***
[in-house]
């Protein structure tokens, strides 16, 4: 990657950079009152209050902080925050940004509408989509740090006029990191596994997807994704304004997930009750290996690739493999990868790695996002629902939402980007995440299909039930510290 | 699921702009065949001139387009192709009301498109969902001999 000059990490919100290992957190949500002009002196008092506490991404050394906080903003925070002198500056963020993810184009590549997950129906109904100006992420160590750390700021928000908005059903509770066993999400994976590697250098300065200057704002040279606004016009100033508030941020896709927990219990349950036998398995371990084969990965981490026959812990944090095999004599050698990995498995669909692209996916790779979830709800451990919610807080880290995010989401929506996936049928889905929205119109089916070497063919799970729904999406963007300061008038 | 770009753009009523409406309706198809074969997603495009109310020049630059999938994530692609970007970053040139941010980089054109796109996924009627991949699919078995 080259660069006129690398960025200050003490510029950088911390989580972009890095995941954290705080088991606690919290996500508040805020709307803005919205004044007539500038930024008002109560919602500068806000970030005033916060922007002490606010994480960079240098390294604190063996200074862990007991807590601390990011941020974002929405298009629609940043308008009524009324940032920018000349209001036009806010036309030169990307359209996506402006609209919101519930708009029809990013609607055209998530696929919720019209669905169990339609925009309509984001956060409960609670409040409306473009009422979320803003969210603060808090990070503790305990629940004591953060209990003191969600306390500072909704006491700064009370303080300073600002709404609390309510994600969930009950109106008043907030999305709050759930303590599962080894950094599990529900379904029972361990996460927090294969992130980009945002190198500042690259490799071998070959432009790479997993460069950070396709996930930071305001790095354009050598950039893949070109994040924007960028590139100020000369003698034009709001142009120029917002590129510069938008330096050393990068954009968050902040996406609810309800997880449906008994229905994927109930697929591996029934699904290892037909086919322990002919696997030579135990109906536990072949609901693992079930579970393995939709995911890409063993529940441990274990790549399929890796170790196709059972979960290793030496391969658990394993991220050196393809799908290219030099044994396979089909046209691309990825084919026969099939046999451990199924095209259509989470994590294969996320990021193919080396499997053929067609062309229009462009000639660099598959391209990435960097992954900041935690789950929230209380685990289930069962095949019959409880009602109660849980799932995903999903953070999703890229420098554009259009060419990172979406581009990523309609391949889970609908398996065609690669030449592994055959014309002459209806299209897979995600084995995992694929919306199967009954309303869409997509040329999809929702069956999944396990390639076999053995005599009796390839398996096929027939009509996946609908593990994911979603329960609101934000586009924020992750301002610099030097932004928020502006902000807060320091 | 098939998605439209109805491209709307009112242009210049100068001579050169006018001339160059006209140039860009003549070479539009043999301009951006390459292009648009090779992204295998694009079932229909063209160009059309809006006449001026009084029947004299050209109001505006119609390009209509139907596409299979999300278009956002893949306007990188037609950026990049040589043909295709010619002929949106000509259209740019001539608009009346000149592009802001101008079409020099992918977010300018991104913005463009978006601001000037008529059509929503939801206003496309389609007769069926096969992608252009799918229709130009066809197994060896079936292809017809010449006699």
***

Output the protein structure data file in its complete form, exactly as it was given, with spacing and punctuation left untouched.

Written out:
[in-house]
């Protein structure tokens, strides 16, 4: 990657950079009152209050902080925050940004509408989509740090006029990191596994997807994704304004997930009750290996690739493999990868790695996002629902939402980007995440299909039930510290 | 699921702009065949001139387009192709009301498109969902001999 000059990490919100290992957190949500002009002196008092506490991404050394906080903003925070002198500056963020993810184009590549997950129906109904100006992420160590750390700021928000908005059903509770066993999400994976590697250098300065200057704002040279606004016009100033508030941020896709927990219990349950036998398995371990084969990965981490026959812990944090095999004599050698990995498995669909692209996916790779979830709800451990919610807080880290995010989401929506996936049928889905929205119109089916070497063919799970729904999406963007300061008038 | 770009753009009523409406309706198809074969997603495009109310020049630059999938994530692609970007970053040139941010980089054109796109996924009627991949699919078995 080259660069006129690398960025200050003490510029950088911390989580972009890095995941954290705080088991606690919290996500508040805020709307803005919205004044007539500038930024008002109560919602500068806000970030005033916060922007002490606010994480960079240098390294604190063996200074862990007991807590601390990011941020974002929405298009629609940043308008009524009324940032920018000349209001036009806010036309030169990307359209996506402006609209919101519930708009029809990013609607055209998530696929919720019209669905169990339609925009309509984001956060409960609670409040409306473009009422979320803003969210603060808090990070503790305990629940004591953060209990003191969600306390500072909704006491700064009370303080300073600002709404609390309510994600969930009950109106008043907030999305709050759930303590599962080894950094599990529900379904029972361990996460927090294969992130980009945002190198500042690259490799071998070959432009790479997993460069950070396709996930930071305001790095354009050598950039893949070109994040924007960028590139100020000369003698034009709001142009120029917002590129510069938008330096050393990068954009968050902040996406609810309800997880449906008994229905994927109930697929591996029934699904290892037909086919322990002919696997030579135990109906536990072949609901693992079930579970393995939709995911890409063993529940441990274990790549399929890796170790196709059972979960290793030496391969658990394993991220050196393809799908290219030099044994396979089909046209691309990825084919026969099939046999451990199924095209259509989470994590294969996320990021193919080396499997053929067609062309229009462009000639660099598959391209990435960097992954900041935690789950929230209380685990289930069962095949019959409880009602109660849980799932995903999903953070999703890229420098554009259009060419990172979406581009990523309609391949889970609908398996065609690669030449592994055959014309002459209806299209897979995600084995995992694929919306199967009954309303869409997509040329999809929702069956999944396990390639076999053995005599009796390839398996096929027939009509996946609908593990994911979603329960609101934000586009924020992750301002610099030097932004928020502006902000807060320091 | 098939998605439209109805491209709307009112242009210049100068001579050169006018001339160059006209140039860009003549070479539009043999301009951006390459292009648009090779992204295998694009079932229909063209160009059309809006006449001026009084029947004299050209109001505006119609390009209509139907596409299979999300278009956002893949306007990188037609950026990049040589043909295709010619002929949106000509259209740019001539608009009346000149592009802001101008079409020099992918977010300018991104913005463009978006601001000037008529059509929503939801206003496309389609007769069926096969992608252009799918229709130009066809197994060896079936292809017809010449006699």